How Mcubed is helping derisk research investments

Two precursors for innovation are the ability to take risks and move quickly, but conventional research funding doesn’t offer that flexibility.

Two precursors for innovation are the ability to take risks and move quickly, but conventional research funding doesn’t offer that flexibility. A six-year-old program has radically changed the way new studies get funded at Michigan, and it’s now expanding to enable long-term investment in interdisciplinary collaboration.

Together with Alec Gallimore, presently the Robert J. Vlasic Dean of Engineering, and Thomas Zurbuchen, now an associate administrator for the Science Mission Directorate at NASA, ChE faculty member Mark Burns created Mcubed in 2012 to provide Michigan researchers with rapid funding—$15,000 or $60,000—so they could immediately start work.

Federal grants typically require a one- to two-year investment of time before money is ever awarded—if it’s ever awarded. Universities, too, tend toward relatively safe bets when funding faculty research internally. The seed funding program Mcubed has created a third path at Michigan, enabling researchers to receive small grants with no formal peer review—just an interdisciplinary collaboration.

The plan was to stimulate research teams—“cubes” of three professors, who represent at least two different disciplines—to pursue ideas that might otherwise be too risky to be worth proposing for a conventional grant.  The hope was that when faculty later applied for more substantial grants, their early research results made possible by this seed program would increase their chances of receiving funding for the next phase.

And it happened. The six-year investment of $30M by the University through Mcubed in 476 interdisciplinary projects has already translated into over $110 million from outside funding sources for faculty research. It has also led to more than 225 studies published in peer-reviewed journals, more than 60 additional products including companies, conference presentations, and websites, and 16 invention reports.

One team is discovering better ways to produce antibiotics

One such successful venture began with a $60,000 Mcubed grant to Nick Kotov, the Joseph B. and Florence V. Cejka Professor of Chemical Engineering, Angela Violi, professor of Mechanical Engineering and Chemical Engineering, and Scott VanEpps, an assistant professor of Emergency Medicine at Michigan Medicine, to see if they could discover new methods to create more effective antibiotics.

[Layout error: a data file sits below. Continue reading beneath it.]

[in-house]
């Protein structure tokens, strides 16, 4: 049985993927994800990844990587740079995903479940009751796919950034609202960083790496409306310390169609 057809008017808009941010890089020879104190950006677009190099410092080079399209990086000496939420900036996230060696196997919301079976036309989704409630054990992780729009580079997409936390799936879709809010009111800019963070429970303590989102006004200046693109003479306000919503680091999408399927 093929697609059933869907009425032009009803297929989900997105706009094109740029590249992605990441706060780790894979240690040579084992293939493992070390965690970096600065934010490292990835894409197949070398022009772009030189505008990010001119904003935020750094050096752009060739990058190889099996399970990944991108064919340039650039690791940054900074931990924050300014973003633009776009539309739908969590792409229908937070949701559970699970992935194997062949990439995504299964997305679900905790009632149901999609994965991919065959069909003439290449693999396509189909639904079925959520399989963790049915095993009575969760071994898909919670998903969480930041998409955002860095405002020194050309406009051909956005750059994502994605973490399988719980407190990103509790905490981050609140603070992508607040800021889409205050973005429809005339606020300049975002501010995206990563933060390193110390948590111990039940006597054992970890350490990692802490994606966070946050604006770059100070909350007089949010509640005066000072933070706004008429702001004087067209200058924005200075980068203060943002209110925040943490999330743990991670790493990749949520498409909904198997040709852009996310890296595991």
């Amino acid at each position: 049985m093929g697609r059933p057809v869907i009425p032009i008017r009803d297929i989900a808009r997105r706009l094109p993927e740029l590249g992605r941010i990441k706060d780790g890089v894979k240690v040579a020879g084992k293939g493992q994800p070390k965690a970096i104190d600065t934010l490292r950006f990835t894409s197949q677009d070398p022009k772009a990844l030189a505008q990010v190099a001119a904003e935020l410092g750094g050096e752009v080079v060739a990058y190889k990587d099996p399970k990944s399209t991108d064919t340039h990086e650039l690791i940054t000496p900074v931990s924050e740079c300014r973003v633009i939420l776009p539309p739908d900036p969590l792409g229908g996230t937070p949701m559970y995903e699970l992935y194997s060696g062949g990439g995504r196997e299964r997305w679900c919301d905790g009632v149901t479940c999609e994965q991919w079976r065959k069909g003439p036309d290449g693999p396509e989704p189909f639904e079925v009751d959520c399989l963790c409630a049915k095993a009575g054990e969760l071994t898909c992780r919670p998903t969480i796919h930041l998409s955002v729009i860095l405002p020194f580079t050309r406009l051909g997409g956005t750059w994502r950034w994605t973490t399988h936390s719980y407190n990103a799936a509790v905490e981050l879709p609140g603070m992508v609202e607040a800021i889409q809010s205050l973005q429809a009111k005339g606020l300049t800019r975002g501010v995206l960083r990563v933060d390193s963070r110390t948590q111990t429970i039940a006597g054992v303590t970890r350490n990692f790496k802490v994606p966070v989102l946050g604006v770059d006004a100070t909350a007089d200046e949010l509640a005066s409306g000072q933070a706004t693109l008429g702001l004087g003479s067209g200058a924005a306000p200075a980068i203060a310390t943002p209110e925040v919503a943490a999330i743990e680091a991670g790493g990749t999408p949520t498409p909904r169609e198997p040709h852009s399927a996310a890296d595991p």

The team recently received an additional $3,409,811 last fall from the Defense Advanced Research Projects Agency (DARPA) to continue their project to develop nanoparticles as a basis for the next generation of antimicrobials.

“The funding we received from Mcubed jump-started our team and allowed us to obtain the first critical results. It gave us focus and inspiration simultaneously,” Kotov says.

“The project stemmed from the observation of a series of biomimetic properties of nanoparticles made at the University of Michigan and other places. The ‘crazy’ hypothesis was that one can engineer inorganic nanoparticles to semi-selectively interact with biological macromolecules. The early support for this hypothesis was initially found in shape-dependent inhibition of enzymatic activity by ZnO nanoparticles.”

Kotov says that the Mcubed funding made it possible for the team to transition from empirical testing of isolated cases to systematic engineering of the nanoparticles using molecular dynamics methods pioneered by Angela Violi. At the same time, Scott VanEpps showed that the idea of inorganic nanoparticles semi-selectively interacting with biological molecules can make an immense difference to the health of millions of people if we start looking at biofilms of bacteria.”

Most recently, Kotov, Violi, and VanEpps, and several other researchers from the University, received funding for a related study from the new Blue Sky initiative in the College of Engineering (CoE), a novel internal research funding approach at Michigan that’s based on a startup investment model and encourages “high-risk, high-reward ideas.”